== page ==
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  • World Gone Backwards

    This week Patrick discusses another aspect of globalization, one that has a direct bearing on questions of equity. He explores the technologies that allowed globalization to take hold and the new technologies that are actually allowing production to “re-shore.” I mentioned that topic in passing last week, and it turned out that one of my readers heads an organization that is focused on assisting companies in re-shoring their production back to the US. He tells me that 250,000 jobs have already returned to the US. Patrick tells us an interesting story about how this trend will continue to unfold.

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  • Europe on the Brink

    We have avoided Armageddon, at least for now. The cost to the US taxpayer has been a few trillion. Some in the media are loudly announcing the end of the recession. But we are not out of the woods yet. There are a few more bumps in the road. Actually, some of them are quite steep hills. As big as the subprime problem? Maybe.

    When asked a few weeks ago what was my biggest short-term concern, I quickly replied, 'European banks have the potential to create significant risk for the entire worldwide system.' This week we will glance "over the pond" to see what gives me cause for concern. Then we briefly look at a few of the bumps I mentioned, which are likely to stretch out any recovery, and maybe even dip us back into recession.

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  • Time for a Reality Check

    It is not just the US that is in recession. The world is slowing down, and rapidly. This week we quickly survey the rest of the world, and then come back to the US. We follow up with the implications for corporate earnings worldwide, and specifically address my speculations about earnings forecasts for 2009. Let's start with some charts from my friend Simon Hunt, out of London. The following chart shows World Merchandise Export Values and World Industrial Production falling off a cliff. This is the worst such period since the end of World War II. And as the data we will examine next indicates, it is likely to get worse....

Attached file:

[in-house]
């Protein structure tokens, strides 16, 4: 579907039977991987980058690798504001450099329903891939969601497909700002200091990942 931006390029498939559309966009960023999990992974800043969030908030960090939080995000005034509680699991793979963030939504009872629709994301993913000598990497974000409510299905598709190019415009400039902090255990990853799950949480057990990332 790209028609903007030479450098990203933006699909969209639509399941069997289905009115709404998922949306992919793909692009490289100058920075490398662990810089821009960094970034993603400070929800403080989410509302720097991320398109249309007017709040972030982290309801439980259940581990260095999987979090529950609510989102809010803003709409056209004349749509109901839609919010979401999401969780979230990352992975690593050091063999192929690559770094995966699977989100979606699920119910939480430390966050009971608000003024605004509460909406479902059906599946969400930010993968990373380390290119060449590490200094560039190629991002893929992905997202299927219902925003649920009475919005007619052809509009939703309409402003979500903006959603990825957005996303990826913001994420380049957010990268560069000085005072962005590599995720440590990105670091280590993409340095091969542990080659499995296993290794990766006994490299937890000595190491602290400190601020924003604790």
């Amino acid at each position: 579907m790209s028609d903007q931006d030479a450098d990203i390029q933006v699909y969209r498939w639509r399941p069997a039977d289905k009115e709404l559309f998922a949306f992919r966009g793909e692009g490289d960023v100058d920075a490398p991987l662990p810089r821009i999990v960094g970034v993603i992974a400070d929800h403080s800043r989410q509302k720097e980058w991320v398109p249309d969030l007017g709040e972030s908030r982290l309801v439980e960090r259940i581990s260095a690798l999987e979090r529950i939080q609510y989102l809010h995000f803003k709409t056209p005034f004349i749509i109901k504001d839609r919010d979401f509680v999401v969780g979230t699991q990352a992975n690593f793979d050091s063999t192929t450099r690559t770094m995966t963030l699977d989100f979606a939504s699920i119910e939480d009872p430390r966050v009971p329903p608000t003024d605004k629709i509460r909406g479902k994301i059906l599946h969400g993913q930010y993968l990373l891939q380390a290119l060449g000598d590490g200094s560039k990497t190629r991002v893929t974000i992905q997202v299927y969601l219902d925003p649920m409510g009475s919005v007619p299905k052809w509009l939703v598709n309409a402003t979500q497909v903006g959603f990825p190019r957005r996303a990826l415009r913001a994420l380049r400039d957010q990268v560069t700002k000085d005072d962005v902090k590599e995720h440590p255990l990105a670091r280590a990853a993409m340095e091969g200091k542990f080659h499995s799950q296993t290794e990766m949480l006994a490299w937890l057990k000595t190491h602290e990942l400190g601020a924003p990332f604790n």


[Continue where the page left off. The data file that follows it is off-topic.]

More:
• The Financial Fire Trucks Are Gathering Again

    The economic news just continues to be bad. New unemployment claims were over 529,000 on a seasonally adjusted basis. The "real" number was 606,877 lost jobs. New home sales were off by another 5% and down 40% from a year ago, as builders slash inventories. The Chicago Purchasing Manager index came in at 33.8, the weakest number since the serious recession of 1982. The national number due next Monday will be just as ugly, as durable goods were down far more than expected, by a negative 6.2%. But it is Thanksgiving weekend, and not a time for gloom. In this week's letter I am going to talk about why we should be optimistic about the future. Things will turn around. I will also make a few comments about the latest stimulus package....
  • The World Is Flat

    Introduction I got home late last night from two weeks with the kids in Europe, and jet lag is kicking in. Since I should not be allowed to make any investment observations in this state, I am going to do something for which I constantly get requests...
  • India - The Next Big Player

    Introduction Last week we looked at China, and this week we look at India, the next rising superpower in Asia. I have asked my friend (and fellow Texan) George Friedman of Stratfor to give us his insights on the political implications of what appears...
  • Forecast: The Next Ten Years

    Introduction This week we look at how politics and geopolitical events can affect our investments. We look at a decade-long forecast from one of my favorite information services: Stratfor.com. I change my view on the euro, talk about a possible Chinese...